6 Scrumptious Vegetarian Sources of Protein

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6 Scrumptious Vegetarian Sources of Protein

If you’re a vegetarian or just toying with the idea of eating less meat, people will inevitably ask you over and over: How are you going to get enough protein?

Most seasoned vegetarians will tell you that if you eat a wide variety of healthful foods, protein isn’t much of a problem. A cup of asparagus has three grams of protein. A cup of milk has eight grams. The average woman needs about 46 grams a day—a number that isn’t hard to reach.

Athletes need more protein, as do pregnant and nursing women. If you’re trying to build muscle, or your doctor or dietitian suggests you watch your protein intake closely, it’s important to make sure you’re getting enough in your diet. Also, the more educated you are about nutrition, the more effectively you can lecture those nosy people who think vegetarians are doomed to waste away.

To keep things simple, let’s refer to “vegetarians” as people who don’t eat meat, and vegans as people who don’t eat any animal products (eggs, milk, etc.) at all.

1. Beans

Beans are generally an easy and cost-effective way to get protein, especially if you cook them yourself instead of buying canned. Still, a can of beans is pretty cheap, so they’re not going to break the bank either way.

There used to be a lot of concern about combining foods to make a “complete” protein, as beans don’t have all the essential amino acids. Now it’s understood that you probably don’t have to eat those complementary foods at the same meal. Even so, rice and beans is a tasty combination and popular for a reason..

2. Soy

Tofu, tempeh, and edamame, yum! Tempeh is a fermented soy cake, often made with other grains. Both tempeh and tofu can both taste pretty awful if you don’t cook them in a tasty way, but they can be great in the right hands. Hint: Steam tempeh before sauteing or baking.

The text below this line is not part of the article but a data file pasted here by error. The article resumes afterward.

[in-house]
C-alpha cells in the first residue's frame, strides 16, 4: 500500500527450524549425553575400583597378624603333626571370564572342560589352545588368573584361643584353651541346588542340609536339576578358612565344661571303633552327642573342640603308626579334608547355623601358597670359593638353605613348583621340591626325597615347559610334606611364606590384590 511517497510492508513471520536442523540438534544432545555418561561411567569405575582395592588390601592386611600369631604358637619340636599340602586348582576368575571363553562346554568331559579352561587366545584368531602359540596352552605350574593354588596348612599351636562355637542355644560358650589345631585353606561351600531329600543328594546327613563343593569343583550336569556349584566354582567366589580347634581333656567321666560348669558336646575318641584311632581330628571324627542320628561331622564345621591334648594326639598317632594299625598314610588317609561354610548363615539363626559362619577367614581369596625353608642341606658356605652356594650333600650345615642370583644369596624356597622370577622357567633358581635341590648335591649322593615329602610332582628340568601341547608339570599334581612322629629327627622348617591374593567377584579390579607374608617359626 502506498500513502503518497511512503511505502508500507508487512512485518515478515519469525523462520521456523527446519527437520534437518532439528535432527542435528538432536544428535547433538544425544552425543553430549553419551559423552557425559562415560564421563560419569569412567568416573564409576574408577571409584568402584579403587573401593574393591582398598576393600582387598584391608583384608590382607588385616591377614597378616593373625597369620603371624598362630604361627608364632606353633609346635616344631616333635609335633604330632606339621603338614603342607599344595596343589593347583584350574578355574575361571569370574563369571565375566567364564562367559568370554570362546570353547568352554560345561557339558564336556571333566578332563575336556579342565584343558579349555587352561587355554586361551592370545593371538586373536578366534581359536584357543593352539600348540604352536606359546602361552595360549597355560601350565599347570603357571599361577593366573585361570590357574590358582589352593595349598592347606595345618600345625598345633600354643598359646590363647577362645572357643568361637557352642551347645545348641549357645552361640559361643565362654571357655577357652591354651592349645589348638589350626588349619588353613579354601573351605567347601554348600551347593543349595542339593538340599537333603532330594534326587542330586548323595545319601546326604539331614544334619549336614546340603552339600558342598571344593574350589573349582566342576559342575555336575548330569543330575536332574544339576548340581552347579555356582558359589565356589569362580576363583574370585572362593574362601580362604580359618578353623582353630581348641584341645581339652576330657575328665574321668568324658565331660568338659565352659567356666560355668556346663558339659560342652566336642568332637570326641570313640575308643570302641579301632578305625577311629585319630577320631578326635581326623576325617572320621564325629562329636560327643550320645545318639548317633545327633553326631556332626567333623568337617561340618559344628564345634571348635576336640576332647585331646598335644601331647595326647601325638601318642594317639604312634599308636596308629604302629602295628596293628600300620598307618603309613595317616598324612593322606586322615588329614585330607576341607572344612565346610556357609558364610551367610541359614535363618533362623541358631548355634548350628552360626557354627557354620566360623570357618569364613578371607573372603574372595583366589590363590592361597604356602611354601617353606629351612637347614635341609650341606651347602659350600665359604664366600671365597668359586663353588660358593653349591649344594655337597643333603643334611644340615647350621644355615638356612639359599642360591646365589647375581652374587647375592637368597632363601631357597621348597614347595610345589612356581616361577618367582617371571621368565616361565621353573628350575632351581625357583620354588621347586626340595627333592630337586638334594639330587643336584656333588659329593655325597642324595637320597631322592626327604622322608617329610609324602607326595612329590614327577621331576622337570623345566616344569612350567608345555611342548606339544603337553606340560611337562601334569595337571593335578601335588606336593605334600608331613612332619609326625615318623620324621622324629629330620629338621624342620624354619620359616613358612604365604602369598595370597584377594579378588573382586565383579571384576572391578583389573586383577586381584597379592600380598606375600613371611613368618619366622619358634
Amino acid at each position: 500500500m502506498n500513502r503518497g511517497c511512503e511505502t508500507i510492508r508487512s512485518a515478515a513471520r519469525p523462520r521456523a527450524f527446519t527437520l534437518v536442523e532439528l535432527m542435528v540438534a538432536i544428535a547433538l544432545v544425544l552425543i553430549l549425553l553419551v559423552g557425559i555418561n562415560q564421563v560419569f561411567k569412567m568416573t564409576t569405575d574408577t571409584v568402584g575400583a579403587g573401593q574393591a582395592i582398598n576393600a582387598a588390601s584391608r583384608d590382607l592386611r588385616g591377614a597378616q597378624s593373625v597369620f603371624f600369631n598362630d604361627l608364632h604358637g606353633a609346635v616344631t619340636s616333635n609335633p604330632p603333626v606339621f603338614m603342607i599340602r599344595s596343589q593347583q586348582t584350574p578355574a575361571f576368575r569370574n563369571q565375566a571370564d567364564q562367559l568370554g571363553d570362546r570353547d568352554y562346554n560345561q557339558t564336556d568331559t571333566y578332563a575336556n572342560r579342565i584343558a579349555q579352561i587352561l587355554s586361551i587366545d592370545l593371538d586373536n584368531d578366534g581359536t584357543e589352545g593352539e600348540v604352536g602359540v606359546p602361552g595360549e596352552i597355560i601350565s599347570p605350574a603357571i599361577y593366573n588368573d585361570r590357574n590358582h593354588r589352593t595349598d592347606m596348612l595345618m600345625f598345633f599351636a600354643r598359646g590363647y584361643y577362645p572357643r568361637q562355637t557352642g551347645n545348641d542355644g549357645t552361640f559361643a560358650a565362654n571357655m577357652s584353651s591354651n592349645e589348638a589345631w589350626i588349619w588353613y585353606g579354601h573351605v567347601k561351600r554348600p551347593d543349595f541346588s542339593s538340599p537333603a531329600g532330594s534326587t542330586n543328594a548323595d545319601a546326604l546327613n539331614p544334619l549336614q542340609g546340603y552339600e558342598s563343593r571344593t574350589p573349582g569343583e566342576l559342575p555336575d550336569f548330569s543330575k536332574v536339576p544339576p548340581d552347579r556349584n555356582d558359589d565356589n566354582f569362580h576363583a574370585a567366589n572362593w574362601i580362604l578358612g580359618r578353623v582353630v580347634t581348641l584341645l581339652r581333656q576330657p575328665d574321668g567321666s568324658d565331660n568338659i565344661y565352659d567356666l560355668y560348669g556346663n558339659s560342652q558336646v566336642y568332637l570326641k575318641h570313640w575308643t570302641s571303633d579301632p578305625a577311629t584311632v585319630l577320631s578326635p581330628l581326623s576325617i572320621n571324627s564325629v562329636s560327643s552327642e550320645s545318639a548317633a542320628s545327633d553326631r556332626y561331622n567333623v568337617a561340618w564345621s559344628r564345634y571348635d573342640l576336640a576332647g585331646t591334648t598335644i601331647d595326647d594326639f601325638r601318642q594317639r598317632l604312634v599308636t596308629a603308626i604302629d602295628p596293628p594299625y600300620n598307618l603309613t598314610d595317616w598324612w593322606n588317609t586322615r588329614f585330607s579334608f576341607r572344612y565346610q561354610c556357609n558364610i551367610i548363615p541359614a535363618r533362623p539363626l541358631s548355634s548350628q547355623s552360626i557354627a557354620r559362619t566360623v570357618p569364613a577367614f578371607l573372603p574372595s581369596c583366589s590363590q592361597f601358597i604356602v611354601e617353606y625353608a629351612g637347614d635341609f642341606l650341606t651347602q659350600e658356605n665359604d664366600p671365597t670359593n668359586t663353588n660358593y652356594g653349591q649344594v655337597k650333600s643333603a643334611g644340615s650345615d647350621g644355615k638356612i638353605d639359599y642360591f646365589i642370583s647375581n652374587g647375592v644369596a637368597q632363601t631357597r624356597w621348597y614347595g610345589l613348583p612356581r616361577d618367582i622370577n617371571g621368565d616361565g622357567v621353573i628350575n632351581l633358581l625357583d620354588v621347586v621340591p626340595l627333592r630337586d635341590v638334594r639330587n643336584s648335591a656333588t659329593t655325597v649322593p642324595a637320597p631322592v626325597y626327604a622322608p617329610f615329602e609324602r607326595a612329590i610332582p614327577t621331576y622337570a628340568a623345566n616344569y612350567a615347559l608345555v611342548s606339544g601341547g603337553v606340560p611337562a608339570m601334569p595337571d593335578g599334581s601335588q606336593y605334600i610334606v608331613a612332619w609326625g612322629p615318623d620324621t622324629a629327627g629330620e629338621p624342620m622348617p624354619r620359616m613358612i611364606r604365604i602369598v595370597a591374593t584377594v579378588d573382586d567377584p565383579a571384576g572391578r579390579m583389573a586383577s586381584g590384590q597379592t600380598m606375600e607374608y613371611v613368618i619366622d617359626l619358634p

Women with cancer or hormone issues should talk to their doctors about how to eat soy in a balanced way, but plenty of healthy people include soy in their diets. Sneaky soy byproducts in processed foods can be the real problem.

3. Dairy

Why do you think all those weightlifters drink chocolate milk after workouts... other than the fact that chocolate milk is delicious? Dairy has a great combination of carbohydrates and proteins for recovery, or so they say. Greek yogurt has incredible amounts of protein, and is low in carbohydrates.

4. Eggs

Ah, the humble egg. It’s had its public relations issues, but it still has a lot to offer: Riboflavin, Vitamin B12, Phosphorus and Selenium, along with about six grams of protein a pop. Yes, the yolk has the most fat and cholesterol, but it also has most of the nutrients.

5. Seitan

Also known as “wheat meat” because it’s made of gluten. Hey, where are you going? Come back! Gluten isn’t evil unless you have a sensitivity to it, much like dairy. Some bodies handle it better than others. You can make your own seitan from vital gluten flour, or buy it in pre-made natural food stores. Often, if you’re getting “fake meat” at an Asian restaurant, it’s some kind of flavored seitan.

6. Quinoa

KEEN-wa is a tasty grain that also happens to include a complete protein. Win-win! Rinse it first to remove the naturally-occurring bitter coating, then serve it to all of your friends, carnivore and vegan alike, in a salad or where you would serve another grain like rice.

  • yentavegan

    I am a vegan. I get protein from eating a wide variety of vegetables and adding a teaspoon of nut-butter to my salads. I also squirt liquid amino acids (Bragg) on mushrooms and eggplants.

  • https://twitter.com/MaureenMuoneke Dr. Maureen Muoneke MD

    It’s also important to include a source of vitamin B12, such as fortified cereal or nondairy milk, or prenatal vitamin daily. This is easy to get from red meat but for others it can be tricky, but the nutrient is vital for building red blood cells and neurological function. It is probable that vegetarians and vegans take a supplement of B12 in order to get the 2.6 daily micrograms required.

    Dr. Maureen Muoneke MD